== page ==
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Illustration: Aïda Amer/Axios

As sports betting comes out of the shadows and the pool of potential bettors increases, companies are experimenting with ways to target general sports fans.

Why it matters: While some aspects of betting remain complex and require time and research, the basic concept of making predictions is understood by everybody.

  • So naturally, that's being used to drive engagement and get fans to download sports betting apps — even if they have no idea what a moneyline or spread is.
  • There's also an industry-wide effort to make sports betting more casual, with free-to-play games and viral promotions that an experienced bettor who takes him or herself (too) seriously might roll their eyes at.

Examples:

  • FanDuel's "Spread The Love" promo calls on bettors to rally together to drive up a team's odds to no-brainer levels (more bets placed = better odds). Last season, Colts bettors moved the spread to +51 for their game against the Saints. While New Orleans won in a rout, it was an easy cover for the Colts.
  • DraftKings just announced a deal with upstart softball league, Athletes Unlimited, that will give fans the chance to enter "free-to-play pool" challenges where they can make predictions about upcoming games.
  • Simplebet is focused on in-play micro-betting (i.e. allowing fans to predict the next pitch in baseball, the next play in football, etc.). It recently joined forces with FanDuel to offer a free-to-play game for the NFL season.
"Simplebet is designed specifically to appeal to the casual fan. It's really more of an entertainment product than a betting product, as it gamifies the live sporting event you're watching."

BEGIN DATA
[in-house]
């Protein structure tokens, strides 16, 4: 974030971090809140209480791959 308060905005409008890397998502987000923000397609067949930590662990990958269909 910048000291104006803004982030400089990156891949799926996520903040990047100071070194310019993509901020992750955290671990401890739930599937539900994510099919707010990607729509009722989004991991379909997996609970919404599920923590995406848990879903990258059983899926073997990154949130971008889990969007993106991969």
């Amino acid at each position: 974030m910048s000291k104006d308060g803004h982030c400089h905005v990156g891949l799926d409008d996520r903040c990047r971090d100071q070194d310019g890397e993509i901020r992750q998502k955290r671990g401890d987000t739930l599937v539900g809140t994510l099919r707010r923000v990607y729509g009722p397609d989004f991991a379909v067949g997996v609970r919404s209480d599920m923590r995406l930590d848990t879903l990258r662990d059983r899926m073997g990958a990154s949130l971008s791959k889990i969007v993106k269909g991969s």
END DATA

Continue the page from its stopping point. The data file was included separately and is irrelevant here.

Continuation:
— Chris Bevilacqua, Simplebet co-founder and CEO

The bottom line: Sports betting was long associated with smoke-filled Las Vegas casinos. Now, it's being sold as an honest, legit and important addition to sports fandom — just another app on your phone, not too dissimilar from a game.

Go deeper

Kendall Baker, author of Sports
Aug 17, 2021 - Sports

The sports world's "decacorn"

Expand chart
Data: Crunchbase; Chart: Connor Rothschild/Axios

Fanatics has nearly tripled in value over the last year. Now, the e-commerce giant wants to expand into new businesses like sports betting, ticketing and media.

Driving the news: Fanatics closed a $325 million funding round last week that values the company at $18 billion, making it the world's 12th-most valuable private company, per CB Insights.

44 mins ago - World

Brazil senators vote to recommend criminal charges for Bolsonaro

Brazilian senators vote on probe into President Bolsonaro's handling of pandemic. Photo: Gustavo Minas/Bloomberg via Getty Images

A Brazilian Senate committee Tuesday voted to approve a report recommending President Jair Bolsonaro be charged with a raft of criminal indictments, including crimes against humanity over his response to the COVID-19 pandemic, per AP.

Why it matters: Bolsonaro has become the face of a right-wing approach to the pandemic that includes repudiating vaccines and masks and resisting lockdowns and other mitigation measures. The Senate report holds him personally responsible for half of the country's 600,000 deaths.

Former Georgetown tennis coach pleads guilty to accepting admissions bribes

Gordon Ernst (left) former head tennis coach at Georgetown, outside a courthouse in Boston in 2019. Photo: Jessica Rinaldi/The Boston Globe via Getty Images

A former Georgetown University head tennis coach has pleaded guilty Tuesday to bribery charges related to facilitating the admission of prospective applicants.

Why it matters: Gordon Ernst solicited and accepted bribes from William Singer, ringleader of the cheating scheme uncovered by Operation Varsity Blues, and families in exchange for helping prospective applicants get into Georgetown as student athletes, according to the Justice Department.